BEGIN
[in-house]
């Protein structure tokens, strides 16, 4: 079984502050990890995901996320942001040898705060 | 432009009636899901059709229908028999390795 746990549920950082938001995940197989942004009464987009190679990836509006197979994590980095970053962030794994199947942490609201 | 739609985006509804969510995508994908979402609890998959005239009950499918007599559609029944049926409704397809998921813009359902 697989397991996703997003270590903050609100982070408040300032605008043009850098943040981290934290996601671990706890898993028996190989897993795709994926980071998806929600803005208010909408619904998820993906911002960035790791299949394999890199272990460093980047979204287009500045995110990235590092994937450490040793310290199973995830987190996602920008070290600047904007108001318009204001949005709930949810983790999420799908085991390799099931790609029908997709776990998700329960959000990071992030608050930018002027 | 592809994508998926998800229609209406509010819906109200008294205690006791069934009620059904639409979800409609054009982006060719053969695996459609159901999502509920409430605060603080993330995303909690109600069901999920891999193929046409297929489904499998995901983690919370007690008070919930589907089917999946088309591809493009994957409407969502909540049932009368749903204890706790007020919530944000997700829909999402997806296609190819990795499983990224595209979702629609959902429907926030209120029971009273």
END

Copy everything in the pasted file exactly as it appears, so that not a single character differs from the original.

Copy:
[in-house]
């Protein structure tokens, strides 16, 4: 079984502050990890995901996320942001040898705060 | 432009009636899901059709229908028999390795 746990549920950082938001995940197989942004009464987009190679990836509006197979994590980095970053962030794994199947942490609201 | 739609985006509804969510995508994908979402609890998959005239009950499918007599559609029944049926409704397809998921813009359902 697989397991996703997003270590903050609100982070408040300032605008043009850098943040981290934290996601671990706890898993028996190989897993795709994926980071998806929600803005208010909408619904998820993906911002960035790791299949394999890199272990460093980047979204287009500045995110990235590092994937450490040793310290199973995830987190996602920008070290600047904007108001318009204001949005709930949810983790999420799908085991390799099931790609029908997709776990998700329960959000990071992030608050930018002027 | 592809994508998926998800229609209406509010819906109200008294205690006791069934009620059904639409979800409609054009982006060719053969695996459609159901999502509920409430605060603080993330995303909690109600069901999920891999193929046409297929489904499998995901983690919370007690008070919930589907089917999946088309591809493009994957409407969502909540049932009368749903204890706790007020919530944000997700829909999402997806296609190819990795499983990224595209979702629609959902429907926030209120029971009273």